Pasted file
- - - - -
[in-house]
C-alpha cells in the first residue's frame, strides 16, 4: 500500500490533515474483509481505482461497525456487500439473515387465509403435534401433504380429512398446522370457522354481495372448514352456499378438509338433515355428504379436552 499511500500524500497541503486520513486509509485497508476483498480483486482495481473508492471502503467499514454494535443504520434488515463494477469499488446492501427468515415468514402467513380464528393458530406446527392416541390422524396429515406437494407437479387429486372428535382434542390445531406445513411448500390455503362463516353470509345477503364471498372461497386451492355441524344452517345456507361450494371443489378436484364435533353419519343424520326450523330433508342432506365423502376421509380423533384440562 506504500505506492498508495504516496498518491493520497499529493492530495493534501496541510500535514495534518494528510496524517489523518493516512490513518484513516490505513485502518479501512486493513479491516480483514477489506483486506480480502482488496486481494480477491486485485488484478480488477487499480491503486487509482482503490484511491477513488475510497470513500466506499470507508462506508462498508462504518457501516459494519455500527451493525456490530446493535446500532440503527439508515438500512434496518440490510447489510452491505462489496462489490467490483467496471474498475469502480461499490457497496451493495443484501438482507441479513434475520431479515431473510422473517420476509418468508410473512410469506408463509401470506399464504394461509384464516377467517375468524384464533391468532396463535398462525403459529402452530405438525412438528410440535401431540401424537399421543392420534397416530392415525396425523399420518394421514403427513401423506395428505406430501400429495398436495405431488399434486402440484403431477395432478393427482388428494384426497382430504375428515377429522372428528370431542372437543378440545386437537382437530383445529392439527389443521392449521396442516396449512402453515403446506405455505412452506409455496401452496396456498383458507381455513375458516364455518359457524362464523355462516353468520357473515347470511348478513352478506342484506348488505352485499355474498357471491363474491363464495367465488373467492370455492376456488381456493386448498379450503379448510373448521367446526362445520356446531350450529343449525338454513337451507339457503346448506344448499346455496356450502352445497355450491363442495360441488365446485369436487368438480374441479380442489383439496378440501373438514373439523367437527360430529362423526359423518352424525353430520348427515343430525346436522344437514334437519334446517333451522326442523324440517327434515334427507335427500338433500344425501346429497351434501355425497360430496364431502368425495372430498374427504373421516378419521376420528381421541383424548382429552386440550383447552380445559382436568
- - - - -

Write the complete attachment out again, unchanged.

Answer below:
[in-house]
C-alpha cells in the first residue's frame, strides 16, 4: 500500500490533515474483509481505482461497525456487500439473515387465509403435534401433504380429512398446522370457522354481495372448514352456499378438509338433515355428504379436552 499511500500524500497541503486520513486509509485497508476483498480483486482495481473508492471502503467499514454494535443504520434488515463494477469499488446492501427468515415468514402467513380464528393458530406446527392416541390422524396429515406437494407437479387429486372428535382434542390445531406445513411448500390455503362463516353470509345477503364471498372461497386451492355441524344452517345456507361450494371443489378436484364435533353419519343424520326450523330433508342432506365423502376421509380423533384440562 506504500505506492498508495504516496498518491493520497499529493492530495493534501496541510500535514495534518494528510496524517489523518493516512490513518484513516490505513485502518479501512486493513479491516480483514477489506483486506480480502482488496486481494480477491486485485488484478480488477487499480491503486487509482482503490484511491477513488475510497470513500466506499470507508462506508462498508462504518457501516459494519455500527451493525456490530446493535446500532440503527439508515438500512434496518440490510447489510452491505462489496462489490467490483467496471474498475469502480461499490457497496451493495443484501438482507441479513434475520431479515431473510422473517420476509418468508410473512410469506408463509401470506399464504394461509384464516377467517375468524384464533391468532396463535398462525403459529402452530405438525412438528410440535401431540401424537399421543392420534397416530392415525396425523399420518394421514403427513401423506395428505406430501400429495398436495405431488399434486402440484403431477395432478393427482388428494384426497382430504375428515377429522372428528370431542372437543378440545386437537382437530383445529392439527389443521392449521396442516396449512402453515403446506405455505412452506409455496401452496396456498383458507381455513375458516364455518359457524362464523355462516353468520357473515347470511348478513352478506342484506348488505352485499355474498357471491363474491363464495367465488373467492370455492376456488381456493386448498379450503379448510373448521367446526362445520356446531350450529343449525338454513337451507339457503346448506344448499346455496356450502352445497355450491363442495360441488365446485369436487368438480374441479380442489383439496378440501373438514373439523367437527360430529362423526359423518352424525353430520348427515343430525346436522344437514334437519334446517333451522326442523324440517327434515334427507335427500338433500344425501346429497351434501355425497360430496364431502368425495372430498374427504373421516378419521376420528381421541383424548382429552386440550383447552380445559382436568